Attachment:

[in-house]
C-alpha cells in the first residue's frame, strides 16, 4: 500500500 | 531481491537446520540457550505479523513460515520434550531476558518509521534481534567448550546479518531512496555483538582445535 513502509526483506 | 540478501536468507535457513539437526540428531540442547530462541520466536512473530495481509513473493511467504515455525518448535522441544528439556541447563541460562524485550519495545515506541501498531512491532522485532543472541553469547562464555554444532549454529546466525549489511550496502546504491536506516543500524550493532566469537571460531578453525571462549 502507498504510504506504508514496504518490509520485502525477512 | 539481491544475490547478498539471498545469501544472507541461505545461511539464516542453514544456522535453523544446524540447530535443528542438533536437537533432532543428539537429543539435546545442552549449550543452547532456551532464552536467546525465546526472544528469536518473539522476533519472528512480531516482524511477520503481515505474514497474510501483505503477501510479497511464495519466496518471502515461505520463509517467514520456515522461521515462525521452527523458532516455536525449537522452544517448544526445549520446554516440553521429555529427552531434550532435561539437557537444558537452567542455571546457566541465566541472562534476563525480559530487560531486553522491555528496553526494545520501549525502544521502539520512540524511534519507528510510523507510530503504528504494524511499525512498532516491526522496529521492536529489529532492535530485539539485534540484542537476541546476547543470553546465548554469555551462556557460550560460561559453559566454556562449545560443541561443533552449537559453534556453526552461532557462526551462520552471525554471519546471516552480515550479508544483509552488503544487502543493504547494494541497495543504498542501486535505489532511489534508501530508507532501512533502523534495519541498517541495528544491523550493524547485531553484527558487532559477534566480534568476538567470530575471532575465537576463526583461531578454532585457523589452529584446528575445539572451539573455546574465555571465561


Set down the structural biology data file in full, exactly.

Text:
[in-house]
C-alpha cells in the first residue's frame, strides 16, 4: 500500500 | 531481491537446520540457550505479523513460515520434550531476558518509521534481534567448550546479518531512496555483538582445535 513502509526483506 | 540478501536468507535457513539437526540428531540442547530462541520466536512473530495481509513473493511467504515455525518448535522441544528439556541447563541460562524485550519495545515506541501498531512491532522485532543472541553469547562464555554444532549454529546466525549489511550496502546504491536506516543500524550493532566469537571460531578453525571462549 502507498504510504506504508514496504518490509520485502525477512 | 539481491544475490547478498539471498545469501544472507541461505545461511539464516542453514544456522535453523544446524540447530535443528542438533536437537533432532543428539537429543539435546545442552549449550543452547532456551532464552536467546525465546526472544528469536518473539522476533519472528512480531516482524511477520503481515505474514497474510501483505503477501510479497511464495519466496518471502515461505520463509517467514520456515522461521515462525521452527523458532516455536525449537522452544517448544526445549520446554516440553521429555529427552531434550532435561539437557537444558537452567542455571546457566541465566541472562534476563525480559530487560531486553522491555528496553526494545520501549525502544521502539520512540524511534519507528510510523507510530503504528504494524511499525512498532516491526522496529521492536529489529532492535530485539539485534540484542537476541546476547543470553546465548554469555551462556557460550560460561559453559566454556562449545560443541561443533552449537559453534556453526552461532557462526551462520552471525554471519546471516552480515550479508544483509552488503544487502543493504547494494541497495543504498542501486535505489532511489534508501530508507532501512533502523534495519541498517541495528544491523550493524547485531553484527558487532559477534566480534568476538567470530575471532575465537576463526583461531578454532585457523589452529584446528575445539572451539573455546574465555571465561